When our parliament acquiesced to public (and establishment) pressure after the Peshawar school massacre and sanctioned military courts, I was reminded of BB’s interview to the Herald more than a decade ago. She said that democracy is about evolution and it is also about fighting for what you believe is right and not giving up. Pakistani politicians did not even put up a fight. They gave in. They failed the democratic system, they failed the people who voted them in, and they failed those who struggled to restore democracy and those like Ms Bhutto who sacrificed their lives for democratic rule in Pakistan.

As if it was not enough that the Sharif-led PML-N government gave up the country’s foreign policy and defence policy following Imran Khan and Dr Tahir-ul-Qadri’s dharna (sit-in) politics, created a parallel judicial system run by the military following the Peshawar attack, this government also somehow managed to oversee Punjab’s worst petrol shortage crisis. Lest we forget, the Sharifs have ruled Punjab for the last seven years. Last week also saw 80 per cent of the country plunge into darkness for a few hours due to a power breakdown. The security situation is so precarious that parents are afraid to send their children to schools, colleges and universities as educational institutions are on high alert. According to reports, additional army units were deployed inside Lahore’s premier school/college, Aitchison, yesterday.

Not only do we have to live in constant fear for our lives but we also have to deal with acute governance failure. At times like these, one actually wonders how this country is functioning. This leads to undemocratic forces asking for the ouster of democracy. They say that almost seven decades have passed since our independence and yet we are struggling to evolve as a country. For them, the answer lies in either martial law or a technocratic setup. As a friend puts it, there is no democracy in military dictatorships and there is no delivery under (Pakistani) democracy. Well, democracy may not have delivered but neither have military dictatorships.

One of the first things the government should realise is that instead of a centralised system, we need devolution of power at the local level via local bodies elections. Unless our ruling elite is willing to devolve power, the people will not feel relevant. Once the people are involved in the democratic process, our country will finally evolve. Meanwhile, what we must understand and internalise is that we do not need less democracy; we need more of it.

(Originally published in Mid-Day)

Saturday, January 17, 2015

Ending our never-ending suffering

One month ago, Pakistan saw its deadliest terrorist attack in Peshawar at the Army Public School (APS), where more than 130 children were shot dead by the Tehreek-i-Taliban Pakistan (TTP). There was an outpouring of grief and anger after the APS attack that we have never witnessed before, despite the fact that terrorism has taken the lives of tens of thousands of Pakistanis over the last decade. Our government responded by lifting the moratorium on the death penalty, and our parliament quickly sanctioned military courts. Hanging terrorists, or speedy trials, will not serve any purpose unless there is clarity on our state’s policies vis-à-vis militant outfits.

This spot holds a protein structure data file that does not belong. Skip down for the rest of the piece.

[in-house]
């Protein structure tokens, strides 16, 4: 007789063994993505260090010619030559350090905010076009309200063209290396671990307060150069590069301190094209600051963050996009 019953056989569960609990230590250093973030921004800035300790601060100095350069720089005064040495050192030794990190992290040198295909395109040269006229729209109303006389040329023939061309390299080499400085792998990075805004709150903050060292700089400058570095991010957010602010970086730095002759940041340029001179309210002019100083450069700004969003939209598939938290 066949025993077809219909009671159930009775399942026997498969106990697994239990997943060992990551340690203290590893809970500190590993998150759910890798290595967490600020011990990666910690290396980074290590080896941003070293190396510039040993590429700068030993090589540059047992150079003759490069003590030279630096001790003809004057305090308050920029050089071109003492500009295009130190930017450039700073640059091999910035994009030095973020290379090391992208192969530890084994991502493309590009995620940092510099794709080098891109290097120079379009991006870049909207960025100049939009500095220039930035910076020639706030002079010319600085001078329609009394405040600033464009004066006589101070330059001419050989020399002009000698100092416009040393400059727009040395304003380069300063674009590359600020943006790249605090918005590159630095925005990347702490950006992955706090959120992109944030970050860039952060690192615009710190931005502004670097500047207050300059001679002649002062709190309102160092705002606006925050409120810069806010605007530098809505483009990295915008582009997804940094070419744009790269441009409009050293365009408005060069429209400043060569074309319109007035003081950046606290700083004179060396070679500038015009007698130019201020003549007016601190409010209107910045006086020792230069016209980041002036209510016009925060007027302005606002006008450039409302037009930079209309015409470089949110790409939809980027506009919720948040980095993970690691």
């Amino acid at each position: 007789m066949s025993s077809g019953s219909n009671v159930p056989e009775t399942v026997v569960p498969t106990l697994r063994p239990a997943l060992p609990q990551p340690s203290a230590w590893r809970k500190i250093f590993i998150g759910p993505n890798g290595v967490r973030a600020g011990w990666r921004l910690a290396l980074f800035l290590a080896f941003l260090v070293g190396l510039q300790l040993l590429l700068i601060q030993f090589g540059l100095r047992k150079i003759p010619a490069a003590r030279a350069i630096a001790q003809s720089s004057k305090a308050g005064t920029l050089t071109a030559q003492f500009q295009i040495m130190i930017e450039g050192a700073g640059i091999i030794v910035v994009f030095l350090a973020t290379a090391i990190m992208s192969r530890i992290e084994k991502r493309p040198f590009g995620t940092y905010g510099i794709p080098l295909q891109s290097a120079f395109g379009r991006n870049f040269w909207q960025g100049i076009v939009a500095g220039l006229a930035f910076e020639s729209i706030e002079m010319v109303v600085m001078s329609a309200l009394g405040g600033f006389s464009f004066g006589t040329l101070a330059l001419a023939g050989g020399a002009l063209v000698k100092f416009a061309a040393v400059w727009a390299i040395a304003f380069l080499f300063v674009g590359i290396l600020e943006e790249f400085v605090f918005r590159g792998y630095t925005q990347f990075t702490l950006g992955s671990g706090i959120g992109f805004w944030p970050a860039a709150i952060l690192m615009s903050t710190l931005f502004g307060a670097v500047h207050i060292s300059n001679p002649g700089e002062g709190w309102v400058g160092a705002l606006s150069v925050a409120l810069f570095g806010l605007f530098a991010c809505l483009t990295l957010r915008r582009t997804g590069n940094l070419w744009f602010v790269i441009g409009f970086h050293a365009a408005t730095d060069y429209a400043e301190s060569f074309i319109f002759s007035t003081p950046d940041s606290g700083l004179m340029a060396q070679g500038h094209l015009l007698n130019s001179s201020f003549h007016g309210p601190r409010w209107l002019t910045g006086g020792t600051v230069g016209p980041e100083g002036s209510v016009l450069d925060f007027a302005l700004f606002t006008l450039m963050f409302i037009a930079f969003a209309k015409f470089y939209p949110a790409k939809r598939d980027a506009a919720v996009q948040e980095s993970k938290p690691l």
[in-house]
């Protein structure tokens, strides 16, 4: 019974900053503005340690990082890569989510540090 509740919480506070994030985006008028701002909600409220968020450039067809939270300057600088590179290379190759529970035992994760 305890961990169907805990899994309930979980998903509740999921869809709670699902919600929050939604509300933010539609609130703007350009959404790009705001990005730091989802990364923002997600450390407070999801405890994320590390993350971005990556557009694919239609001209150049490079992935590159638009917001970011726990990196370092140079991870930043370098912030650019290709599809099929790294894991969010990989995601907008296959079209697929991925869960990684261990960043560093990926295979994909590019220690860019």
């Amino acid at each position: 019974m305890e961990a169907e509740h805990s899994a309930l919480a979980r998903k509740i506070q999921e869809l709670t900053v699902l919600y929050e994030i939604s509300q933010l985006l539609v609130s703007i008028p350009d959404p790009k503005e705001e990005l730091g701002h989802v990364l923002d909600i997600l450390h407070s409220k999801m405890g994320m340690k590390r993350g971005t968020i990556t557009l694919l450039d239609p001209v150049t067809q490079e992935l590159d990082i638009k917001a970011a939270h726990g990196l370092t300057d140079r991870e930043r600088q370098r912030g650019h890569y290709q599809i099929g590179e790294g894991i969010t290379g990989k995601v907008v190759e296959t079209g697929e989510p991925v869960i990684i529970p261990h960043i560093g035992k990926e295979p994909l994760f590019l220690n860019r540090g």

According to a report published in the Express Tribune: “Pakistan has decided to ban the Haqqani Network, Jamaat-ud-Dawa (JuD) and 10 more organisations.” If this is true, then it is indeed a huge paradigm shift and there is still hope for the country’s future. We always hear how brave and resilient we are as a nation. Maybe we are, but would it have mattered even if we were not? We would still have to face terrorist attacks. We would still have to send our children to schools, despite real fears. We would still have to carry on with our lives even though there is depression and dread all around us. It is high time our state dealt with the menace of terrorism — crushing it once and for all, so that we do not need to be brave any more, so that we can openly howl in anguish and not be labelled cowards, so that we can live in peace. Pakistan and Pakistanis have suffered enough. We should not be expected to put up a brave front every time there is a terrorist attack. Bravery and/or resilience do not mean we should continue to suffer endlessly.

Pakistan’s Chief of Army Staff General Raheel Sharif visited APS Peshawar when it reopened on January 12. In its editorial (‘Monumental courage’, January 13, 2015), Dawn noted: “The horror these premises saw was too much, and took place too recently; too many spoke silently by their absence. Those who had to make such a difficult decision can be offered only the empathy of a nation in mourning, for perhaps there was never really a choice when it came to reopening the school.”

The images of students entering the school and parents seeing them off pulled at everyone’s heartstrings. Nobody could hold back their tears after seeing those scenes on their television screens. As Dawn quoted Pakistan-born British author Nadeem Aslam’s hauntingly apt words in the same editorial: “Pakistan produces people of extraordinary bravery. But no nation should ever require its citizens to be that brave.”

Today (January 16), to mark the one-month anniversary of the Peshawar massacre, Pakistani civil society will hold protests against terrorism in the country’s major cities, as well as in some other countries around the world. As a nation, we must resolve to eliminate terrorism from every part of our country. As a nation, we must put pressure on the government and the military to take proper action against all terrorist outfits and not take unjust shortcuts like military courts. An end to terrorism and religious extremism is the only way we can survive as a country, and as a nation.

(Originally published in Mid-Day)